Radical Acceptance and Scapegoat Recovery: The Power of Accepting What IS

Releasing attachment to highly charged emotions and events does not mean that one is “giving up” on themselves or “giving in” to abuse from others. It is simply a process that supports people in coping with past and/or current life circumstances that cannot be changed and that they are powerless over.

Study on Childhood Verbal Abuse

I’ve noticed within the Mental Health field that the scapegoating of a child or adult child is frequently referred to as a form of ‘verbal abuse’, which I find concerning and somewhat misleading, given that FSA is driven by psycho-emotional, systemic processes in dysfunctional or narcissistic family systems, hence it can be covert, insidious and subtle…

Why This Key Malignant Narcissist Trait Can Fool Scapegoat Survivors

Adult Survivors of Family Scapegoating Abuse (FSA) who are also Empath-types can be particularly vulnerable to the manipulative tactics of the malignant narcissist. In today’s article, I share a key trait that a malignant narcissist exhibits that can draw vulnerable FSA adult survivors into their deadly web – a trait that defies commonly held beliefs about narcissism.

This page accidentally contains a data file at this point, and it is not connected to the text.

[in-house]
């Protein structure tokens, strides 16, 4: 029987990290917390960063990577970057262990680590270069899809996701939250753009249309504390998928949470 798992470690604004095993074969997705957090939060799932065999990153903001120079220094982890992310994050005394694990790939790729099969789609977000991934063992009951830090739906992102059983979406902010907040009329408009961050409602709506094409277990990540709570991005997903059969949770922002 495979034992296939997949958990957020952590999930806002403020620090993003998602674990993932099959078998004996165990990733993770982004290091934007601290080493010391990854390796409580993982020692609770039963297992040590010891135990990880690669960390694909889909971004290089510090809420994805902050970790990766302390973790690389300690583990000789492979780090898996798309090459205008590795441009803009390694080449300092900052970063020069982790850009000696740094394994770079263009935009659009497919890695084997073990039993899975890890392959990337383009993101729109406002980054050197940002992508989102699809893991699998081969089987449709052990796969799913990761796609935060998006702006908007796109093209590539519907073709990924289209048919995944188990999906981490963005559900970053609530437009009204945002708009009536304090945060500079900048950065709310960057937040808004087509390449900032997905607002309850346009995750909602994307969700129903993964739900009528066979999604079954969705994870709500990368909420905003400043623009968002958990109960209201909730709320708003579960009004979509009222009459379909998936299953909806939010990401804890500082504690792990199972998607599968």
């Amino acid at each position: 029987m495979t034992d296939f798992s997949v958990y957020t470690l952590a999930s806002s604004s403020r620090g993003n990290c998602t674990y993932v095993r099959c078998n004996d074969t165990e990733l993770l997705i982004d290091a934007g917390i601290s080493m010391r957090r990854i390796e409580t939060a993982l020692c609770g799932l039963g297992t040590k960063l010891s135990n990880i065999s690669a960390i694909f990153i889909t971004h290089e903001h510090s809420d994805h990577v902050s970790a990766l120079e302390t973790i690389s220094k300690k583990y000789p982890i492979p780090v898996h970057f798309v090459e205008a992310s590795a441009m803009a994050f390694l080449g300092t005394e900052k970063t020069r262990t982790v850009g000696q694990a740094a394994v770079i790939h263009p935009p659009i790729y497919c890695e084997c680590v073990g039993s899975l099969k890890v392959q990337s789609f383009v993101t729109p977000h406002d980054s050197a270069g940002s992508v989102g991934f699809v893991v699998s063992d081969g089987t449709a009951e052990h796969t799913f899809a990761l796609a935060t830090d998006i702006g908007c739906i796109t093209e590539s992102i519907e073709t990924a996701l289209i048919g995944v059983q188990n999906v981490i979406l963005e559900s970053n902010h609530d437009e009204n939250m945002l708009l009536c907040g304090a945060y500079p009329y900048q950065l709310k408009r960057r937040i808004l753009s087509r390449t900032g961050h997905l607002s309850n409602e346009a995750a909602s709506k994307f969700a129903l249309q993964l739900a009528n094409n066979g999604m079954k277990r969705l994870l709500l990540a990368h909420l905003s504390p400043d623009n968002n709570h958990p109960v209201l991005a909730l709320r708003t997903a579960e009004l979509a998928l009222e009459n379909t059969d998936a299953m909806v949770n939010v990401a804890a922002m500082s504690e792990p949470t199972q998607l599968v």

When Abusers Depower the Scapegoat Child (What My Research Revealed)

Have you ever been called crazy or emotionally or mentally ill by members of your own family, either to your face or behind your back? If so, you’re not alone, as my latest research results on this particular aspect of family scapegoating abuse (FSA) attests…

Scapegoating, Narcissism, and Reactive Abuse

Reactive abuse is when someone who is a victim of abuse (family scapegoating abuse, in this case) reacts to the abuse in such a manner that if an outside person were to be a fly on the wall observing, it would make it look like they, and not the perpetrator, are the abuser.

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